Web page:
Weight watching

As well as much needed back to back distance rides, an extra goal of the recent “Chepstow Weekend” (post coming soon) was testing the full NC4K rig. And I hadn’t even swung a leg over the bike before doubts began to emerge. The scales were reading 23.5kg loaded up but without water. To be honest, that number was probably similar to my H2H tour rig, although that being a leisurly tour I didn’t bother to weigh anything. The knowledge though that this new configuration was at least 1.5Kg heavier than either of my TCR rigs was troubling. Stood in the garage staring at the number, having weighed it again in the hope it was wrong, it felt excessive. And the next day, slogging up the dual hills into and out of the Honiton valley, “excessive” was probably the word my legs would have chosen too – if they’d had enough energy to speak. As buddy Chris van Zyl messaged on our long distance group:

That weight is going to hurt in the hills

He wasn’t wrong.

Luckily, help was on hand. The middle day of the long weekend of riding was a 215km Audax that buddy Simon Powell had travelled up to ride. It was also a mid point for him – half way through his RRtY series. Simon is significantly stronger and faster than me, and I didn’t really expect us to ride together all day. But we did. And at one of the stops we got into a deep dissection of my gear and where some weight and bulk could be saved. The latter of those being almost equally important, because if I could reduce packing space enough I could also lose the fork bags. Not only would that save even more weight, but they had been annoying the fuck out of me for the past day and a half of riding. Maybe I didn’t notice this riding through Scotland in 2020 , or maybe those mounts & bags sat differently, but every time I came to push off from a junction my knees bashed into the bag leaving me scuttling along to get momentum like a rat with a broken leg rather than surging ahead with the majesty of a race horse launching from the stalls. OK, yeah, maybe over dramatic, but you get the point. Anyhow, back to that coffee and cake chat – which went something like this:

Simon: What about TPU tubes instead of Butyl. They’re much lighter and smaller

Me: Yeah, but we’ll still only be talking a couple of hundred grams. And not enough space to lose the fork bags

Simon: OK, but if we keep going maybe the odd grams here and there will add up to enough.

So we kept going – thru the coffee, and back out onto the blissfully quiet lanes and tracks. In not long at all, a plan was beginning to emerge:

  • TPU tubes save space and weight. In fact so much so, that 3 spares rather than 2 can be carried and still be smaller and lighter.
  • Carrying a tubeless spare is possibly overkill, since the chance of seating it tubeless roadside isn’t certain anyway. A non tubeless spare would be lighter and smaller, and still enough to reach a shop and maybe get back to full tubeless. That not only saves tyre weight, but also carrying sealant. And there are now 3 tubes available to try and get to that shop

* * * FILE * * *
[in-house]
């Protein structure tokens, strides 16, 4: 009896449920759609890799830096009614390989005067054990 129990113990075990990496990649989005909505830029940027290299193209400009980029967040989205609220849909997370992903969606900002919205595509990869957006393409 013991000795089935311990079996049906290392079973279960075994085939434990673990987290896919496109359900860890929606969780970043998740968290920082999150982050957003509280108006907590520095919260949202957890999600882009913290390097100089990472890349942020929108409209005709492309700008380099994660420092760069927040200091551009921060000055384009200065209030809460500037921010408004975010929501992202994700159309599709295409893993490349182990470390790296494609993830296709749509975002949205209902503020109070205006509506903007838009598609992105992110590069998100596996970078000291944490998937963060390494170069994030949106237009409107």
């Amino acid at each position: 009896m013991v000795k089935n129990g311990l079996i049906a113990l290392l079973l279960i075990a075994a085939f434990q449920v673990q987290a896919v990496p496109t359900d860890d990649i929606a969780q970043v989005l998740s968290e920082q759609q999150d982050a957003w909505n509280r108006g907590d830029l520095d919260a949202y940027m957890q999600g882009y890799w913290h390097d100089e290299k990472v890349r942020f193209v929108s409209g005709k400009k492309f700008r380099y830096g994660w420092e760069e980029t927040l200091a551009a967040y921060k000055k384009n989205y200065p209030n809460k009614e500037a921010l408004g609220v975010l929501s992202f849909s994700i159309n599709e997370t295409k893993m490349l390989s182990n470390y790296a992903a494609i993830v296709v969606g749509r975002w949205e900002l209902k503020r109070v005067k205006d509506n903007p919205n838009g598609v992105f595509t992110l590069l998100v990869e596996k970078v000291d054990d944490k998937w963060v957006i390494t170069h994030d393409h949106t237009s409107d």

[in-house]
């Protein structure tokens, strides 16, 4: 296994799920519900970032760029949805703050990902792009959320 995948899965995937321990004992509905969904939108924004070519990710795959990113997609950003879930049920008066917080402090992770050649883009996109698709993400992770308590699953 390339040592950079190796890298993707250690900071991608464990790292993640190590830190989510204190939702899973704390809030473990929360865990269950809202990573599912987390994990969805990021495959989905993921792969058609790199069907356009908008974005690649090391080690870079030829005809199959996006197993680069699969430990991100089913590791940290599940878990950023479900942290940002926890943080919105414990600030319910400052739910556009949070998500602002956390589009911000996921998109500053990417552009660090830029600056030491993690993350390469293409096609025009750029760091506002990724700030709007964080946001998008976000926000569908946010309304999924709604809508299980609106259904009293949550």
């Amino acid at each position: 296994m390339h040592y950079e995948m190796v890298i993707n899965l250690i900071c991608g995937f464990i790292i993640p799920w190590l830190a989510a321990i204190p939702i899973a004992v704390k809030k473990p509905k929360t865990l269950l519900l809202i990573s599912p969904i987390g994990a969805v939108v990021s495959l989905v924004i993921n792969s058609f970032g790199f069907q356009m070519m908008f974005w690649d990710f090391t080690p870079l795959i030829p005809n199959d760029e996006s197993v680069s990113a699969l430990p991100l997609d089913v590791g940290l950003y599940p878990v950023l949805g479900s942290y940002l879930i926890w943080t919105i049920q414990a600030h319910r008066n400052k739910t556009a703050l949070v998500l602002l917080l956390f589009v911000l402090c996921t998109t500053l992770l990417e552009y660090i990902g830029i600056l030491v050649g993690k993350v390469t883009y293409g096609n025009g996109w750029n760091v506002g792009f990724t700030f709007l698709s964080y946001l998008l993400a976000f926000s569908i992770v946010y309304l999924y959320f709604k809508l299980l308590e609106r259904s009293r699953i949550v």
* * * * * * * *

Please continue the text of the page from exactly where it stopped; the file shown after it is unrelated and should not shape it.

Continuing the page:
• Rather than a full bivvy, carry an emergency bivvi – which as well as saving weight, also removes the separate space blanke. I already have a lightweight summer sleeping bag, the emergency bivvi can double as an outer layer anywhere cold or exposed to rain. The sleeping bag is non negotiable as it adds comfort to any floor or bus shelter and greatly increases the chance of some actual sleep.
  • Ditch the leisure gear (or most of it) – the Endura waterproof shorts can pair with the fleece to double as restaurant wear if needed. It’s not a huge weight saving, but it scores big time on that bulk part.
  • Use the Ravemen CR1000 not the PR2000. The idea of the bigger light was it’s also a battery pack, but I have one of those anyway. As I head north the need for a front light and dark riding drops proportionally, and both the CR1000 and backup ION RT200 can run from the battery pack for extended duration.
  • Just 1 emergency food ration pack. Most people will probably ride with none – but I have had too many occasions were bad luck or bad planning left me arriving late to a hotel with no food available. There’s a heavy price for that the next day. That 800Kcal from the ration pack can be a ride saver (or “next day saver” at least). And when it’s eaten, there’s a gape left in the bag to buy and stash another – which wouldn’t have been there if I’d packed to the gunnels without any food.
  • Fewer snack bars – eat them and buy more as you go. To be fair, I knew I’d over packed these on the Chepstow weekend as I carried enough for 3 days just to avoid needing to shop.

Along with miscellaneous spares or duplicates trimmed down, this came to 3Kg saving. Yep, I’ll type that again, 3Kg!

The picture at the head of this entry shows the new kit all laid out. Here’s the revised list – and the full weight saving breakdown. And here is it all packed:

Joy of joys, it all just fits without needing the fork bags!

2 Replies to “Weight watching”

  1. Impressive – That’s more than marginal gains. Ps, on a sidenote, I found it odd that I was able to read the whole post on email, from Jetpack, by WordPress no less, instead of just an intro paragraph and then a click through to the website to read the full version on there.

    1. Thanks – yeah, it’s a big saving. I can see another potential ~500g or so further I could take the exercise, but it then starts to cut into the approach I want to take to the ride. So I’ll probably stop at this point. I think the email thing was because I forgot to put the “- More -” block in on the initial Publish.

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